In accordance with the invention, a serial-to-parallel shift register receives a serial stream of bits retrieved from a mass storage device and converts it to a parallel stream of bit-pairs. The parallel stream of bit-pairs are then transmitted over parallel lines to a second shift register which receives and temporarily stores the bit-pairs. The second shift register is of sufficient size to store enough bit-pairs, i.e. a segment of data, to represent a byte of normal binary data. When the shift register has received and stored the segment, a ROM decodes the segment into normal binary data. The system then waits until the shift register has accumulated a new segment of data which represents the next byte of normal binary data. At that time, the ROM decodes the new segment.
The invention is pointed out with particularity in the appended claims. The above, and further, advantages and aspects of this invention may be understood by referring to the following detailed description taken in conjunction with the accompanying drawings, in which:
FIG. 1 depicts a block diagram of a system which embodies the invention.
As illustrated in FIG. 1, a storage device with which the invention may be used comprises a rotating disk 2, on which information in the form of bits is stored, and a read/write head 4 which reads the information from the disk 1. The information may be stored on the disk 2 in coded form. In this embodiment, the information represents normal binary data that has been coded in accordance with a 3-for-2 code. That is, the normal binary data is divided into two bit sequences, each of which is converted to a three-bit group. This conversion generates an expanded sequence of bits which is 50% longer than the original sequence of normal binary data. The expanded sequence of bits is recorded onto the disk 2 as the stored information.
In accordance with the invention, the head 4 reads the information from the disk 2 and generates a bit stream 5 which is sent to a serial-to-parallel shift register 6. The shift register 6 converts the incoming bit stream 5 into strings of bits which it sends out as parallel data 8. In the embodiment described herein, each string is a bit-pair which is sent out over two parallel lines.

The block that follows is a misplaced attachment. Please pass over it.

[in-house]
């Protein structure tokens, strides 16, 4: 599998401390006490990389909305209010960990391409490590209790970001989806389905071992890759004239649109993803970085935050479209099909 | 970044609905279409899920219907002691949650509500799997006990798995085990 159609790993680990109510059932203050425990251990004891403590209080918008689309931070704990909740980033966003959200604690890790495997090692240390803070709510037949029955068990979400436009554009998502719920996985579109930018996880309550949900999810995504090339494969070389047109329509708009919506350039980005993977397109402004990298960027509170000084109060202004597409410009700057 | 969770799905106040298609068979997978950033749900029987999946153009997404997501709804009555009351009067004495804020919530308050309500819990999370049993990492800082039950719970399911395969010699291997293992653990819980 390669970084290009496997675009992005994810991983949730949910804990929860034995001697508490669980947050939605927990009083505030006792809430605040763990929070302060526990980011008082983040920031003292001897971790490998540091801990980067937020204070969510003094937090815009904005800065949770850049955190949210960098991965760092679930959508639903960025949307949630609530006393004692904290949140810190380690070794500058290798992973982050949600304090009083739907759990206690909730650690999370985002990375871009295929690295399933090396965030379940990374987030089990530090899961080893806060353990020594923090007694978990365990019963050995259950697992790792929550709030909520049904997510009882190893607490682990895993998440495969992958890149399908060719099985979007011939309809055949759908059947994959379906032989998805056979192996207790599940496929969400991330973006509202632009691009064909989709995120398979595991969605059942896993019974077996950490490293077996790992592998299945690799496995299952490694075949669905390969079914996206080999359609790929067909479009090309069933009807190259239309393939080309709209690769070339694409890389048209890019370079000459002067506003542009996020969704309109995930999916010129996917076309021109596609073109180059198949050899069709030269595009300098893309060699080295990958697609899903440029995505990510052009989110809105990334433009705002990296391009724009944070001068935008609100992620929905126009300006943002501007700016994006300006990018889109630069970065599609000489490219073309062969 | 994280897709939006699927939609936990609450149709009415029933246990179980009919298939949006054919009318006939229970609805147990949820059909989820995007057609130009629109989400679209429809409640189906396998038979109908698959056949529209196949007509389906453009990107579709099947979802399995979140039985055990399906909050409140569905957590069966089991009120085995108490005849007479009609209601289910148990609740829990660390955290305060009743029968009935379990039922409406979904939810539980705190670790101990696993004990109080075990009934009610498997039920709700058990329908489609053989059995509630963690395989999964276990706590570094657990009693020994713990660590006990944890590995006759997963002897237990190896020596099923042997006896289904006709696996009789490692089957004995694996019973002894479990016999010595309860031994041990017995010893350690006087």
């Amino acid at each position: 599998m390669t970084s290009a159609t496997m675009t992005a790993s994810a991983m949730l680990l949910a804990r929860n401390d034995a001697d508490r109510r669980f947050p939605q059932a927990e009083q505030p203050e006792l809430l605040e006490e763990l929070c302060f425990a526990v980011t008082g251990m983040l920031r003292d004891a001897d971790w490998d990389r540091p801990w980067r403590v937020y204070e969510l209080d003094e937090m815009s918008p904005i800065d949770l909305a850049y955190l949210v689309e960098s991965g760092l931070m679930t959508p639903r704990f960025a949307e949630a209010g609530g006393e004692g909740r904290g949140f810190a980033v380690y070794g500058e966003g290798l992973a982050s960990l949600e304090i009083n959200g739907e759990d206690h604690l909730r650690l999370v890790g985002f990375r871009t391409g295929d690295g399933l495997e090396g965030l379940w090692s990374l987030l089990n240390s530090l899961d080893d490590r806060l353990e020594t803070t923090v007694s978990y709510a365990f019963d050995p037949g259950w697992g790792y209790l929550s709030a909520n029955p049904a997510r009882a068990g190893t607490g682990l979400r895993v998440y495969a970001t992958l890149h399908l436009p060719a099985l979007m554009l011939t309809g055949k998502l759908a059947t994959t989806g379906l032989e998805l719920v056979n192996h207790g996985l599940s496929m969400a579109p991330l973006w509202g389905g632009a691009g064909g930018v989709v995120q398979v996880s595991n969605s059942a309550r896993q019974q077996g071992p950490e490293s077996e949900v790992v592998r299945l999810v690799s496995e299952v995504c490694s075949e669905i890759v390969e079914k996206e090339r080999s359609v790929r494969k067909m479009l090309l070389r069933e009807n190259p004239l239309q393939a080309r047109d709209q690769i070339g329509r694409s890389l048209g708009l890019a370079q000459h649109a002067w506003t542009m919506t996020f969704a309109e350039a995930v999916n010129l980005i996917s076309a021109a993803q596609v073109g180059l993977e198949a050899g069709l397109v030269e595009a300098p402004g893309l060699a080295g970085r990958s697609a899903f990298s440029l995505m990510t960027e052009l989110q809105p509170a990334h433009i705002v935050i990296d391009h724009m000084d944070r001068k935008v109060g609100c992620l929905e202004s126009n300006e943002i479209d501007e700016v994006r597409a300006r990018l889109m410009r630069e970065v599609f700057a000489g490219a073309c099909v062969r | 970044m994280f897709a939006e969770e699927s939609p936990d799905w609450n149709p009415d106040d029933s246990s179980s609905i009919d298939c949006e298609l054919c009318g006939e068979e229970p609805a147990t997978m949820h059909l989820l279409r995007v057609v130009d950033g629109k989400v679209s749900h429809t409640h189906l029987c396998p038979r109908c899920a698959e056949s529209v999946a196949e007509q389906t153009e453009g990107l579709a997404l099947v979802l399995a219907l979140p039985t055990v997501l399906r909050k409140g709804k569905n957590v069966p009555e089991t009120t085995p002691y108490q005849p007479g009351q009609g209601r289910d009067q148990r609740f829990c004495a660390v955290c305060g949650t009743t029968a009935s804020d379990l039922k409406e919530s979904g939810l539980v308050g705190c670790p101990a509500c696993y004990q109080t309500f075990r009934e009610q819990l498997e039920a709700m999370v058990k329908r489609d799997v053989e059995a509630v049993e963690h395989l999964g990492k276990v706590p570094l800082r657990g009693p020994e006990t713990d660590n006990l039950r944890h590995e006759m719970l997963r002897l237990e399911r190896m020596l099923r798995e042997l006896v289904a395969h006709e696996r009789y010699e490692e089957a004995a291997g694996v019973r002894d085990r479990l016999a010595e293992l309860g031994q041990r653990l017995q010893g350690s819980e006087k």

A second shift register 10 receives the parallel data 8 generated by the serial-to-parallel shift register 6. Preferably, the second shift register 10 is of sufficient size to hold a segment of data, which equals at least the number of groups necessary to yield a byte of normal binary data when decoded. Thus, for the 3-for-2 coded data, the segment size equals 6 bit-pairs of new data plus three bits of data (contained in two bit-pairs) from a previous segment, which are necessary for decoding 3-for-2 coded data.
The data which is passing through the shift register 10 is periodically decoded by a ROM 14 which decodes the data and generates a parallel output of the decoded data. Each time the ROM 14 receives a new segment of data, i.e. a segment representing the next byte of the normal binary data, a clock 18 pulse causes the decoded segment 15 to transfer into a byte register 20 where it is available as decoded information from the disk.
The rate and synchronization of the clock 18 are determined in part by the disk 2. That is, the rate at which the head 4 reads the bits off of the disk 2 establishes a general clock rate fc. The clock, in turn, provides other clock signals which control the timing and rate of operation of the serial-to-parallel shift register 6, the second shift register 10, the ROM 14 and the byte register 16. Since the serial-to parallel shift register 6 converts the bit stream to parallel data 8 consisting of bit-pairs, both shift registers 6 and 10 need transfer information at only a rate equal to fc /2. Similarly, since the byte register 16 need only receive successive segments of data, it need receive new information at only a rate of fc /12. Thus, an important advantage of this invention is that it significantly reduces the required clock rates and bandwidths for this and related circuitry.